June 19, 2018

Friendly advice

Tiny Beautiful Things: Advice on Love and Life From Dear Sugar by Cheryl Strayed is a collection of the letters and responses that were printed in the advice column, "Dear Sugar", from The Rumpus. The topics range from love and marriage, cheating, identity (sexual and otherwise), parenting, relationships with parents/children, grief, and abuse. Strayed does not pull her punches and she doesn't apologize for it either. She somewhat softens the blows of her blunt advice and observations with endearments like 'sweet pea' and 'honey bun' but instead of sounding condescending it feels like it could be delivered by a trusted confidant. Lest you think that she gives this advice from a rather standoffish perspective it is often conveyed through her own personal experiences and struggles. When the column was originally written her identity was unknown which makes the intimacy and the rawness of the letter writers and her response to them such a unique and wonderful thing. If you've ever experienced turmoil in any area of your life (and you'd have to because that's just a natural part of things) then reading such real, honest advice delivered with love and respect is a welcome breath of fresh air. I laughed, cried, and goggled with incredulity while reading this book. It's an excellent palate cleanser if you're in a book reading rut or a great way to kick start your summer reading adventure. ;-) 10/10

Source: Amazon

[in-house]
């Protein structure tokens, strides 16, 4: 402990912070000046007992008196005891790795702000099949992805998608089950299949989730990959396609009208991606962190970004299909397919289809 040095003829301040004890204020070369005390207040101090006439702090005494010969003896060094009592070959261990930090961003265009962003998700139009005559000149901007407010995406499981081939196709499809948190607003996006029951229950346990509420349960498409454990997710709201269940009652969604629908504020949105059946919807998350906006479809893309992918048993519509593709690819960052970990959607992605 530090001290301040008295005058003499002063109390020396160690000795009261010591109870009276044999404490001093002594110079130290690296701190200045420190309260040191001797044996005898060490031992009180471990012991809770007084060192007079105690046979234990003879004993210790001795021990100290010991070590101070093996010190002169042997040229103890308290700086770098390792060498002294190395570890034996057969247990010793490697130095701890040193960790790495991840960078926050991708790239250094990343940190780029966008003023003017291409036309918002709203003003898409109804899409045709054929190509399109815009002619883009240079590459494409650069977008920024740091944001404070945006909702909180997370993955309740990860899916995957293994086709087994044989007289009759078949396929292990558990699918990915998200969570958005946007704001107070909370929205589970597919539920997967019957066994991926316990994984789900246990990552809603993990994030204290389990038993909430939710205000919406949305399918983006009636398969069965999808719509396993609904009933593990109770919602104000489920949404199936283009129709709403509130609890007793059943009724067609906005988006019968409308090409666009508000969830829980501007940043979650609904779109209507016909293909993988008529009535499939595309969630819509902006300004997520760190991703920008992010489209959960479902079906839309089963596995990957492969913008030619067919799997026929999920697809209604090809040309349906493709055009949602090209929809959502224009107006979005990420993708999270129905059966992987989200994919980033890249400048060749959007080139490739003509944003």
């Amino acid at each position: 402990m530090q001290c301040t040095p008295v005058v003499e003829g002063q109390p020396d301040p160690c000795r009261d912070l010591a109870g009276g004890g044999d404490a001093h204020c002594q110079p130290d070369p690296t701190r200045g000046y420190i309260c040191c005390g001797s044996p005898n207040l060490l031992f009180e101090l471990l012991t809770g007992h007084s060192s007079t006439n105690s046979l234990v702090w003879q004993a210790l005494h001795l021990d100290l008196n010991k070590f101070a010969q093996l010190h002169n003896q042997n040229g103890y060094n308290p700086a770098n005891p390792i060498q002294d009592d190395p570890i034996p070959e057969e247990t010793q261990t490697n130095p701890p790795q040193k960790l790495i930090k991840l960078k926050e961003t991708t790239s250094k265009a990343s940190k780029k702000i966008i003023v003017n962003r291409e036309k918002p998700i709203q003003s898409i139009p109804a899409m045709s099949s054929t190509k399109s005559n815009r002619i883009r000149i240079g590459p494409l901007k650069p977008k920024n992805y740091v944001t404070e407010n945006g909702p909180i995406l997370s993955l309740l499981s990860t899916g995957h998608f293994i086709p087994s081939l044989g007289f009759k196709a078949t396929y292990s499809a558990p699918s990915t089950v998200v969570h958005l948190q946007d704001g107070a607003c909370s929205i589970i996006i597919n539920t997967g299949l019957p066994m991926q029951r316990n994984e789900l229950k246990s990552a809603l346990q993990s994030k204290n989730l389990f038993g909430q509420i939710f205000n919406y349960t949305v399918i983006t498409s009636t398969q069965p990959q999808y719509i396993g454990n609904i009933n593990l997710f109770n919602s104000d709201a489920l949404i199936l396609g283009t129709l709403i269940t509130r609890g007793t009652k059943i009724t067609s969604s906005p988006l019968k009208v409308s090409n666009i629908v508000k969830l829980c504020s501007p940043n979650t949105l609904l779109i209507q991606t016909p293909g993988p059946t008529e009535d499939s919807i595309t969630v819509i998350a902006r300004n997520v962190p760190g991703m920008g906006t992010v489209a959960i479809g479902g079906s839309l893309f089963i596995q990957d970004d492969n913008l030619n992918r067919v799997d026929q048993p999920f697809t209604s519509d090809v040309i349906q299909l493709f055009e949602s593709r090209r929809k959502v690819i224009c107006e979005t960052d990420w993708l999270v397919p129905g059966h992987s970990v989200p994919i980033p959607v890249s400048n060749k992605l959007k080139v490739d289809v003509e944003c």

The inner flap contains some great quotes. [Source: Cook, Wine, & Thinker!]

What's Up Next: The American Way of Death Revisited by Jessica Mitford

What I'm Currently Reading: Condoleezza Rice: A memoir of my extraordinary, ordinary family and me by Condoleezza Rice

**If you're interested in buying this book or any books really, you can click here or here. The first will re-direct you to AbeBooks and the second will re-direct you to The Book Depository. These are great websites for purchasing books (AbeBooks carries inexpensive used and out-of-print books and The Book Depository ships free everywhere in the world). Full disclosure: I will receive a commission on all sales made by following either of these links. I wouldn't recommend a site that I didn't use and you are under no obligation to purchase anything. :-) **

June 15, 2018

Everyone's TV Dad

The World According to Mister Rogers: Important Things to Remember by Fred Rogers was a no-brainer for me because his show was and still is the loveliest program made for children. The book is a collection of quotes, songs, speeches, and anecdotes from Mr. Rogers on his philosophies on the topics he knows best: children and being a good human. It's divided into sections which in my opinion did nothing for the organization of the book because the subjects very loosely corresponded to the material gathered under the headings. So much of this book is packed full of amazing lines that I immediately shared via social media while others sadly seemed to be added as an afterthought or filler.

A few quotes that stood out to me:
“When we love a person, we accept him or her exactly as is: the lovely with the unlovely, the strong with the fearful, the true mixed in with the facade, and of course, the only way we can do it is by accepting ourselves that way.”
“It's very dramatic when two people come together to work something out. It's easy to take a gun and annihilate your opposition, but what is really exciting to me is to see people with differing views come together and finally respect each other.”